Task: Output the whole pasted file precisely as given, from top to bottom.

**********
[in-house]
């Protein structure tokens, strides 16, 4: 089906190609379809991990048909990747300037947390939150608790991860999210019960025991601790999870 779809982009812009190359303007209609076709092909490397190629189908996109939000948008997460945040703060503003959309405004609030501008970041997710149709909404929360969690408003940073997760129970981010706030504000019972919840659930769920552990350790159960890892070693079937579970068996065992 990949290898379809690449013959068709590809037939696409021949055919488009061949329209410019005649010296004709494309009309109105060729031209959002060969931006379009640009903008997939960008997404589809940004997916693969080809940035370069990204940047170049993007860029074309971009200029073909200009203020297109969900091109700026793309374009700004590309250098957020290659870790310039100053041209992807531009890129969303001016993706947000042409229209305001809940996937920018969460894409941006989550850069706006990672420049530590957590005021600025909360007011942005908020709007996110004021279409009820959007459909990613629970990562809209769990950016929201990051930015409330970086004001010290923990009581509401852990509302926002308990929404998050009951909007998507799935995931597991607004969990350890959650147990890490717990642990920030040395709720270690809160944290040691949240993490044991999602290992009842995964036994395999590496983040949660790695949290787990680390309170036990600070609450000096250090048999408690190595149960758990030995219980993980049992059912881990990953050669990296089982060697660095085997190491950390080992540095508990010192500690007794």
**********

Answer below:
[in-house]
């Protein structure tokens, strides 16, 4: 089906190609379809991990048909990747300037947390939150608790991860999210019960025991601790999870 779809982009812009190359303007209609076709092909490397190629189908996109939000948008997460945040703060503003959309405004609030501008970041997710149709909404929360969690408003940073997760129970981010706030504000019972919840659930769920552990350790159960890892070693079937579970068996065992 990949290898379809690449013959068709590809037939696409021949055919488009061949329209410019005649010296004709494309009309109105060729031209959002060969931006379009640009903008997939960008997404589809940004997916693969080809940035370069990204940047170049993007860029074309971009200029073909200009203020297109969900091109700026793309374009700004590309250098957020290659870790310039100053041209992807531009890129969303001016993706947000042409229209305001809940996937920018969460894409941006989550850069706006990672420049530590957590005021600025909360007011942005908020709007996110004021279409009820959007459909990613629970990562809209769990950016929201990051930015409330970086004001010290923990009581509401852990509302926002308990929404998050009951909007998507799935995931597991607004969990350890959650147990890490717990642990920030040395709720270690809160944290040691949240993490044991999602290992009842995964036994395999590496983040949660790695949290787990680390309170036990600070609450000096250090048999408690190595149960758990030995219980993980049992059912881990990953050669990296089982060697660095085997190491950390080992540095508990010192500690007794």